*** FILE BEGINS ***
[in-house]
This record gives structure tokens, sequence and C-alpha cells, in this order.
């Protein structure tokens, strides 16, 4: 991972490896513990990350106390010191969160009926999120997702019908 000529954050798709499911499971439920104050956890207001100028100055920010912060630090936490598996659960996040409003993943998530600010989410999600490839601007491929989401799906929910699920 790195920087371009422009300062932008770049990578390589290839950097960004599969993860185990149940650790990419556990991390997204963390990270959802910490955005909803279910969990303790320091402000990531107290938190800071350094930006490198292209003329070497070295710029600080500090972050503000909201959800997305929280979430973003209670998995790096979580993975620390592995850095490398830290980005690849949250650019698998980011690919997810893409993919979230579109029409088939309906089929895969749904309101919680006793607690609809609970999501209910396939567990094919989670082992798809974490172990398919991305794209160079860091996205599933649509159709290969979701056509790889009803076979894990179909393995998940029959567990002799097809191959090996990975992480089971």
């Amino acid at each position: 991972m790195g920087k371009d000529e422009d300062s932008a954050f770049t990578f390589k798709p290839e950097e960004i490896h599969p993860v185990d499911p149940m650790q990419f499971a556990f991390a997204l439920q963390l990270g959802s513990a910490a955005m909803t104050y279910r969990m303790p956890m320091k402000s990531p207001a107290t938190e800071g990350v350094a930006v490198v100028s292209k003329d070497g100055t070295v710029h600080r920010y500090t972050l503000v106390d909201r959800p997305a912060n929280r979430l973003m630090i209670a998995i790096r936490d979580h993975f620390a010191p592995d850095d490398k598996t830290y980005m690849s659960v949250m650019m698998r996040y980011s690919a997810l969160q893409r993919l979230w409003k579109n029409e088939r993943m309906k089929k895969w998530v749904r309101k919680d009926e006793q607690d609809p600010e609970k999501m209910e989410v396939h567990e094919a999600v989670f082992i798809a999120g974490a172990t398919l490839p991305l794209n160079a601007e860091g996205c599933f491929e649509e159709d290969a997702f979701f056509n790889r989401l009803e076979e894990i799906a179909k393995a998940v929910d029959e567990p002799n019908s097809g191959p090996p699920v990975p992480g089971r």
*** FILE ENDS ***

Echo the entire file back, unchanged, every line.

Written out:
[in-house]
This record gives structure tokens, sequence and C-alpha cells, in this order.
């Protein structure tokens, strides 16, 4: 991972490896513990990350106390010191969160009926999120997702019908 000529954050798709499911499971439920104050956890207001100028100055920010912060630090936490598996659960996040409003993943998530600010989410999600490839601007491929989401799906929910699920 790195920087371009422009300062932008770049990578390589290839950097960004599969993860185990149940650790990419556990991390997204963390990270959802910490955005909803279910969990303790320091402000990531107290938190800071350094930006490198292209003329070497070295710029600080500090972050503000909201959800997305929280979430973003209670998995790096979580993975620390592995850095490398830290980005690849949250650019698998980011690919997810893409993919979230579109029409088939309906089929895969749904309101919680006793607690609809609970999501209910396939567990094919989670082992798809974490172990398919991305794209160079860091996205599933649509159709290969979701056509790889009803076979894990179909393995998940029959567990002799097809191959090996990975992480089971």
């Amino acid at each position: 991972m790195g920087k371009d000529e422009d300062s932008a954050f770049t990578f390589k798709p290839e950097e960004i490896h599969p993860v185990d499911p149940m650790q990419f499971a556990f991390a997204l439920q963390l990270g959802s513990a910490a955005m909803t104050y279910r969990m303790p956890m320091k402000s990531p207001a107290t938190e800071g990350v350094a930006v490198v100028s292209k003329d070497g100055t070295v710029h600080r920010y500090t972050l503000v106390d909201r959800p997305a912060n929280r979430l973003m630090i209670a998995i790096r936490d979580h993975f620390a010191p592995d850095d490398k598996t830290y980005m690849s659960v949250m650019m698998r996040y980011s690919a997810l969160q893409r993919l979230w409003k579109n029409e088939r993943m309906k089929k895969w998530v749904r309101k919680d009926e006793q607690d609809p600010e609970k999501m209910e989410v396939h567990e094919a999600v989670f082992i798809a999120g974490a172990t398919l490839p991305l794209n160079a601007e860091g996205c599933f491929e649509e159709d290969a997702f979701f056509n790889r989401l009803e076979e894990i799906a179909k393995a998940v929910d029959e567990p002799n019908s097809g191959p090996p699920v990975p992480g089971r």